At this point, however, we are not even halfway through the exhibition. There is a considered spatial experience to Until, as we move through the works. Next up is a cliff wall of beads, more than 10 million of them, that form nets that echo the dream catchers wielded by the jockeys. The collective, handmade quality to this exhibition stands out here — Cave worked alongside a community of 22 studio assistants, MASS MoCA staff and interns over six weeks to make this important installation a reality.

An immersive video installation in the back gallery receives us next. It’s unclear what exactly is being projected on the walls but it is some sort of repeated, tessellated pattern — a kaleidoscope of eyes, hands, bodies, creatures. Loud clacking sounds permeate the room, and the figures on the wall morph into blackface puppets tap dancing in top hats. We avert our eyes uncomfortably — but why would art be harder to look at than society?

The puppets act like caryatids, holding up the height of the building, but precariously dancing faster and faster until suddenly the room floods and is projected with water. The room can stand for many things, but the question is if it will topple.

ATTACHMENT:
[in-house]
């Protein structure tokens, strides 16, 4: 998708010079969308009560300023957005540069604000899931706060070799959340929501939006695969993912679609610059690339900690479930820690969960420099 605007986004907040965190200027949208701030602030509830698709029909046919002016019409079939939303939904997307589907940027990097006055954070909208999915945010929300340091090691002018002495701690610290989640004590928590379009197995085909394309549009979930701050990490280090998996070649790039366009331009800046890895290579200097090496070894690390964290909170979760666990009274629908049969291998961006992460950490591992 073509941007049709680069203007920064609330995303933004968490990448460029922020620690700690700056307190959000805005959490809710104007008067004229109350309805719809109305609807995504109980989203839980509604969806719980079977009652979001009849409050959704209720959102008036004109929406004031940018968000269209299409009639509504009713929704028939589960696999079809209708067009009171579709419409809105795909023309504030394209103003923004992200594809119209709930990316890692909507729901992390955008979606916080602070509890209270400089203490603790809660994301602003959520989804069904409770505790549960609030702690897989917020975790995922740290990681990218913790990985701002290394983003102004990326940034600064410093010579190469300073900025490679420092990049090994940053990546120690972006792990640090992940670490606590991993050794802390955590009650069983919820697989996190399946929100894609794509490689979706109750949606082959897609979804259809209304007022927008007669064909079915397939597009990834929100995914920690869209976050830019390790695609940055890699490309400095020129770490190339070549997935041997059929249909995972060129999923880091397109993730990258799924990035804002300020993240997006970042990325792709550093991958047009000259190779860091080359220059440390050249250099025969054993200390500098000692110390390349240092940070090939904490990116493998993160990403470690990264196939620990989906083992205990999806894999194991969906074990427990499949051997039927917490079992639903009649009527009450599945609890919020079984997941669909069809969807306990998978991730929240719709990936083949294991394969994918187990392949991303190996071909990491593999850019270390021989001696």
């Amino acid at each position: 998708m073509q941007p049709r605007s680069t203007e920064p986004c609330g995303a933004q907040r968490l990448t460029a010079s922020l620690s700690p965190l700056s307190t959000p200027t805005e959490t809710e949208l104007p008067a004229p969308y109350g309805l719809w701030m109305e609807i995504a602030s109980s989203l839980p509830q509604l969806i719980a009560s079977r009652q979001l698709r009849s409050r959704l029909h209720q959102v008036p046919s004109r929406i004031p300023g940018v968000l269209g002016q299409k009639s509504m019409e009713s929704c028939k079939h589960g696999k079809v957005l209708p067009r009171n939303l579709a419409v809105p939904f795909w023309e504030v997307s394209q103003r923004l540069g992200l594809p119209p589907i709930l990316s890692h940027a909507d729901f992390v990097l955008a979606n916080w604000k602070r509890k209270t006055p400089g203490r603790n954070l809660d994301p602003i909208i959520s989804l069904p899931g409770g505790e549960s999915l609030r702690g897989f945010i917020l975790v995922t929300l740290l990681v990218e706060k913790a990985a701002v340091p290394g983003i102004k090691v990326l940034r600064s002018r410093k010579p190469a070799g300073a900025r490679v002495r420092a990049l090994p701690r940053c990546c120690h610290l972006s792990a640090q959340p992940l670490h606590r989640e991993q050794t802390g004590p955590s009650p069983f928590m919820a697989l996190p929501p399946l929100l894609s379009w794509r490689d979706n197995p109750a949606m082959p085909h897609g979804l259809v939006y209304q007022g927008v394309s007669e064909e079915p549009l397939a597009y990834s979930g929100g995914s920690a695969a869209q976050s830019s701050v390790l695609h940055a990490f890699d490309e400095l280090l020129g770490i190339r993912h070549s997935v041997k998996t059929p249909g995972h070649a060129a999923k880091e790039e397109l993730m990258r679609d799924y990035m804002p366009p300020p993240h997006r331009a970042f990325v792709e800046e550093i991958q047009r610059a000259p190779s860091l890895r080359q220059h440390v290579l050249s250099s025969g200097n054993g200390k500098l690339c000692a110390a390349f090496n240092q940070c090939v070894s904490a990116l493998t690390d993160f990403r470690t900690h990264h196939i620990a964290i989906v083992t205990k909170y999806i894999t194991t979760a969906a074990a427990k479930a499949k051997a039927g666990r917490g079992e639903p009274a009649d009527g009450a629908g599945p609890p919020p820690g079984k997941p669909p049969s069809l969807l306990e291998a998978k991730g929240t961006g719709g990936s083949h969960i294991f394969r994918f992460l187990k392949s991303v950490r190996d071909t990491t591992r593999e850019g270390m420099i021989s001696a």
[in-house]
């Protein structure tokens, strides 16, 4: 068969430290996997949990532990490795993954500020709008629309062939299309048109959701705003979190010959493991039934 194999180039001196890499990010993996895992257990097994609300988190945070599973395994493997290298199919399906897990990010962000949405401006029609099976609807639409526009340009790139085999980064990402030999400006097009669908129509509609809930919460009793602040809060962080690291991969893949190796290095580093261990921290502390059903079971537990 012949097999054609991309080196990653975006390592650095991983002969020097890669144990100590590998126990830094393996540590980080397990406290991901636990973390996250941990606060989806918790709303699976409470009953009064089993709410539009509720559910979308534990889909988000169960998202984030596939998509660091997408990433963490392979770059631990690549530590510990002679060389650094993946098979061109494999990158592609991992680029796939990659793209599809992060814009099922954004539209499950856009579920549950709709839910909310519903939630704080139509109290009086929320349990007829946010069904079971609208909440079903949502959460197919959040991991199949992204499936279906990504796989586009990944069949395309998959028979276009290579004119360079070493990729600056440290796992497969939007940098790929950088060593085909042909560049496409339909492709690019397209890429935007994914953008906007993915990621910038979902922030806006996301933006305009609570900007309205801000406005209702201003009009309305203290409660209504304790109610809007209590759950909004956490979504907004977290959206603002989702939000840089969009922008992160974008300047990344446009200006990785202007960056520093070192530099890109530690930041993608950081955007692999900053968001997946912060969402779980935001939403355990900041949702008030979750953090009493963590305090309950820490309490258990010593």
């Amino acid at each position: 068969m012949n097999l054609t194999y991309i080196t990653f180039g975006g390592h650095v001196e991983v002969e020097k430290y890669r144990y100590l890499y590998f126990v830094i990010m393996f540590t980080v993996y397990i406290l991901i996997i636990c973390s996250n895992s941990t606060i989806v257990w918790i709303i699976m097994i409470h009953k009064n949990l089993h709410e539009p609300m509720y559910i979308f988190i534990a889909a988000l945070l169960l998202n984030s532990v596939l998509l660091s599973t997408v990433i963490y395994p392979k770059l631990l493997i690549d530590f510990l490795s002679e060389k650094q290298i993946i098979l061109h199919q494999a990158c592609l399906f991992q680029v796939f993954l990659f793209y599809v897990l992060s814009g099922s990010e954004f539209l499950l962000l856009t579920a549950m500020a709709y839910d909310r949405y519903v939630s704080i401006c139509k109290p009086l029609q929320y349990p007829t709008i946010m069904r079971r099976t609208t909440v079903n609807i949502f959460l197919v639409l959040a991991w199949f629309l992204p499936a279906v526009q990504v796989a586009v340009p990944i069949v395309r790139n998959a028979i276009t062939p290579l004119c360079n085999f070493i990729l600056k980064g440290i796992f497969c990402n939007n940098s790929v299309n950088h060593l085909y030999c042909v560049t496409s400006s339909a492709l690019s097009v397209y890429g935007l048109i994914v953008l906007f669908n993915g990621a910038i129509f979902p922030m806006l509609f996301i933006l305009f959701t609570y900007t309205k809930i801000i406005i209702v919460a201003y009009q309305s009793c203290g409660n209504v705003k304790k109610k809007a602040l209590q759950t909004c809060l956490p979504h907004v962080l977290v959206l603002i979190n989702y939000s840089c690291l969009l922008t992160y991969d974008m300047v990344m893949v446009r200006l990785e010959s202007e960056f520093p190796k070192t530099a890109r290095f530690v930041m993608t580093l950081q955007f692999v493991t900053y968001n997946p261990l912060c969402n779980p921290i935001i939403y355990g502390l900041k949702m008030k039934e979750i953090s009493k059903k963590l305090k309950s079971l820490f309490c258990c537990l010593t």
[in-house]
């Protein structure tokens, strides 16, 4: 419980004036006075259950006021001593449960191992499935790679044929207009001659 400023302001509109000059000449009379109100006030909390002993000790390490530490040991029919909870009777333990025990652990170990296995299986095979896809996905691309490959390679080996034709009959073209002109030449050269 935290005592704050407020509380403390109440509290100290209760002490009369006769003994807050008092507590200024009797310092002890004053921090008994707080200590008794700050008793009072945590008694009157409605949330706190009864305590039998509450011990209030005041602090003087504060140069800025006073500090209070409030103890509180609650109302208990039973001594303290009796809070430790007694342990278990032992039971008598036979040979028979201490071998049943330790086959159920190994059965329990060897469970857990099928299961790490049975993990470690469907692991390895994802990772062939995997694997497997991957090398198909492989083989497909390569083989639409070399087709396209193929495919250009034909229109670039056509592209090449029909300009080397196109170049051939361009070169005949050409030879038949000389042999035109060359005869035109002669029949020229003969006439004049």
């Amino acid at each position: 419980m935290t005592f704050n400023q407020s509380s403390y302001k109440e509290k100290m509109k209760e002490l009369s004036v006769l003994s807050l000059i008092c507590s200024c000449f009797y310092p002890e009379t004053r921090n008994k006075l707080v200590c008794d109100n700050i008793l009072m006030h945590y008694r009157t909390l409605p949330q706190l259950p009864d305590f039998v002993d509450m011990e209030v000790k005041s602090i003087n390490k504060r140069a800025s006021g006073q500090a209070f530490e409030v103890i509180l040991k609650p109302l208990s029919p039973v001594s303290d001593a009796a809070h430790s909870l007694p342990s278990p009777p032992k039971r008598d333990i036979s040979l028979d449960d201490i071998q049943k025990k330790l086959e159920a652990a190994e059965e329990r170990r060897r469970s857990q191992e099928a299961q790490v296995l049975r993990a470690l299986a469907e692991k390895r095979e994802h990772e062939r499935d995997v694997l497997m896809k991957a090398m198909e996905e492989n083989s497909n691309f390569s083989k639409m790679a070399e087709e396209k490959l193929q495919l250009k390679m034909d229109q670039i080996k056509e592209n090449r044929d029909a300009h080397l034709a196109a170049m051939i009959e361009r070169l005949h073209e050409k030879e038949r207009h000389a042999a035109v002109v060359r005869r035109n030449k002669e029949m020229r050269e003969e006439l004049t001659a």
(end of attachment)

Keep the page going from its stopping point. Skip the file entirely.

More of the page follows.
The exhibition continues up the stairs, where we pass by a simple, beautiful rainbow projected on the wall, created byshining a light on several CDs. Until concludes with a Mylar waterfall behind a comically small white picket fence, a quintessential American symbol going back to a not-so-proud colonial past. But Until does not end.

There is an irresolvable tension to all the work, a beauty that doesn’t feel right. Until is warm and inviting, but dangerous and provocative. The show frustrates me. But Until is not individual. Cave’s work asks us to come together, to think about why certain groups get an unfair share. The work eulogizes victims with its slow, sustained beauty — it is a hopeful platform for thinking about change, about putting an end to the absurd racism and violence in our country today.

Until doesn’t add up — yet.